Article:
Former Colorado Gov. John Hickenlooper formally enters the 2020 Democratic presidential race Monday. It’s a pretty crowded field, and he’s going up against some strong candidates with substantial financial reserves and high name recognition in early contest states. What does he bring to the table?
One notable feature of the current top tier of Democratic presidential candidates is that it’s very Congress-heavy. Kamala Harris, Cory Booker, Sherrod Brown, Elizabeth Warren, Amy Klobuchar, Kirsten Gillibrand, and Bernie Sanders are all in the Senate. Julián Castro is a House member. Joe Biden was a multi-decade senator. Washington Gov. Jay Inslee’s entry last week changed the field somewhat, but it’s still possible for a governor to stand out in this crowd.
Governors often have certain advantages when they seek the presidency, in that their job is more like the presidency than any other in the country. They can point to records of leadership, of negotiating with legislators, of balancing budgets, and so forth, that make them sound prepared for the presidency. And unlike members of Congress, they haven’t cast hundreds or thousands of roll call votes that can be caricatured to make them sound like an extremist or a flip-flopper.
These advantages work particularly well for Hickenlooper. During most of his tenure as governor, he worked with one chamber controlled by Democrats and the other by Republicans. He earned a reputation of bipartisan accomplishment, particularly in 2017 and 2018 when the state government proved highly productive despite being strongly polarized. Hickenlooper himself has sought to avoid many partisan fights and to eschew negative advertising in campaigns.
In many ways, his presidential bid is reminiscent of George W. Bush’s in 1999-2000. Bush, in his second term as Texas’s governor working with a split-party legislature, had also developed a reputation as a pragmatic, non-ideological executive, making friends on both sides of the aisle. He could point to his work on Republican issues, such as tort reform and faith-based welfare programs, as well as Democratic issues, such as boosts in education funding and standards and support for renewable energy. He ran for president on this image, saying he wanted to be a “uniter, not a divider.”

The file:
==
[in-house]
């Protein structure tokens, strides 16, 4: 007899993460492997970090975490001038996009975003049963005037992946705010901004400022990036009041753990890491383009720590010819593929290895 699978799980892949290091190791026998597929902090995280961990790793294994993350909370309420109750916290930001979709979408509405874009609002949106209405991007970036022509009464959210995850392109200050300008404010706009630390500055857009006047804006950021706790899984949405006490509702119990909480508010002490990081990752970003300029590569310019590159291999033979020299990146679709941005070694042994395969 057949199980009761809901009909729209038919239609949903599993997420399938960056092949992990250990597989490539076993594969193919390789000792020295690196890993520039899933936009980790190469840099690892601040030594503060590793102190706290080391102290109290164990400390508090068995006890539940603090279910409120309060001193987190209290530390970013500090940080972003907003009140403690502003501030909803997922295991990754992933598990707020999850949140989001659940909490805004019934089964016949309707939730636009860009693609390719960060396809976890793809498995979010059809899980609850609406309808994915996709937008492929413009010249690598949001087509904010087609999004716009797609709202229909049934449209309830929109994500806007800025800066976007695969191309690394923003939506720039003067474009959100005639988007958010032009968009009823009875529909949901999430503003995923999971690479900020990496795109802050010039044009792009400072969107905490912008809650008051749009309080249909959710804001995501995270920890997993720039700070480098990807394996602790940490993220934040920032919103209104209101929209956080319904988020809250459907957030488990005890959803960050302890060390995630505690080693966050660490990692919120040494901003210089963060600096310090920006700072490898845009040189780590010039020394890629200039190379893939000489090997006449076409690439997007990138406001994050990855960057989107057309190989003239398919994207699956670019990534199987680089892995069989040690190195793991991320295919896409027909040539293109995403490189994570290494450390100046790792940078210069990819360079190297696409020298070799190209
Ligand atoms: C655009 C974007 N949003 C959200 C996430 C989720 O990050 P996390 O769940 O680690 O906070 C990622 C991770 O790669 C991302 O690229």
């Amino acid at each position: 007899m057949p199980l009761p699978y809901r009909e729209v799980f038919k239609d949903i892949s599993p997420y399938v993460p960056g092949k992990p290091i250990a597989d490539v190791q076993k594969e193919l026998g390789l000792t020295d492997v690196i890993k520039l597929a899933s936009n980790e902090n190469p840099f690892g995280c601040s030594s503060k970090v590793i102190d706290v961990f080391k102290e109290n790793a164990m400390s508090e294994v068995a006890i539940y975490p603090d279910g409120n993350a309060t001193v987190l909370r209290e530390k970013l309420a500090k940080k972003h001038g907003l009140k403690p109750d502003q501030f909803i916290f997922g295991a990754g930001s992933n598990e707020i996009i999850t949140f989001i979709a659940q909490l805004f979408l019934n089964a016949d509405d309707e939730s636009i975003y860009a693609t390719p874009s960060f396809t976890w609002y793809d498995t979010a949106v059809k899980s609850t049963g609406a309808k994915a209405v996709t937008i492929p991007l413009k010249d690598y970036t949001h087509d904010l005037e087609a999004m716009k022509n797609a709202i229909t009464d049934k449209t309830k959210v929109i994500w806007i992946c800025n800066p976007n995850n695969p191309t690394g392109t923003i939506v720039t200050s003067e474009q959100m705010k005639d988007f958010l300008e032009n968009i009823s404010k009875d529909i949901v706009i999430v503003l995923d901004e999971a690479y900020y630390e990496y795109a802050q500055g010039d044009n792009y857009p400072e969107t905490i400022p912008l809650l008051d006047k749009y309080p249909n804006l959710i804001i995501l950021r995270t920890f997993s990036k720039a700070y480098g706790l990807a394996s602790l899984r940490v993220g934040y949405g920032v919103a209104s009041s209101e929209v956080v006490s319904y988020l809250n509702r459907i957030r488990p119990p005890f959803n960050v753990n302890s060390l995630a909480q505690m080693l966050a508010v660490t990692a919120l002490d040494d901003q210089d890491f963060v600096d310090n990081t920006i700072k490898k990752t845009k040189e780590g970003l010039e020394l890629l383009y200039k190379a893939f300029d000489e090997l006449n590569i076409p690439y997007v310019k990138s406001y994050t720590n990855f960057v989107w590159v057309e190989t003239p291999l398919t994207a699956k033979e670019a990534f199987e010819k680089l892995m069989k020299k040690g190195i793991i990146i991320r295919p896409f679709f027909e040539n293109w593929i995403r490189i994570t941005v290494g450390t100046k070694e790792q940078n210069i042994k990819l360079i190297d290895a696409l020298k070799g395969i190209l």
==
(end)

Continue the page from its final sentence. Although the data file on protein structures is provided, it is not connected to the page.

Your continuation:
Now, of course, one big lesson from this is that how someone governs a state is not always a great indicator of how they’ll govern a nation. The party system can be much more deeply entrenched in Washington. And as president, Bush mostly had a Republican Congress to work with and didn’t need to seek compromises with Democrats to get things done. Beyond that, his approval ratings following the 9/11 attacks gave him a great deal of leeway to do what he wanted, and that didn’t include many Democratic priorities.
There are important differences, of course, between Bush’s presidential bid and Hickenlooper’s. For one thing, Bush entered the race with enormous institutional advantages — nearly every sitting Republican governor endorsed him in 1999. He emerged as the party’s favorite long before anyone started voting. Hickenlooper has nowhere near that kind of support right now, although there’s a decent amount of interest in his candidacy given how little-known he is outside Colorado.
What could potentially hurt Hickenlooper in the primaries is the same thing that might help him as a general election candidate — his moderation. Hickenlooper was able to gain bipartisan support, both as Denver’s mayor and as Colorado’s governor, in part because of his support from the business community. In particular, he has long been friendly with the oil and gas industry. He first came to Colorado as a geologist with Buckhorn Petroleum, later becoming a brewer and prominent restaurateur. He even drank fracking fluid to demonstrate how safe it was.
It seems reasonable to suggest that a moderate older white man with ties to the oil and gas industry just might not be what the Democratic Party is looking for right now. At the same time, it’s not impossible to see Hickenlooper emerging as a viable candidate. The top tier of candidates will spend the rest of this year trying to knock each other down and out-progressive each other. Hickenlooper could emerge as one of the last people standing.
It will be interesting to watch how he introduces himself to the field this week. He has some legitimate liberal credentials — just how many other candidates can boast of signing gun control bills into law? — but running as a more moderate governor and playing up his perceived electability may be the way to distinguish himself in this crowded field.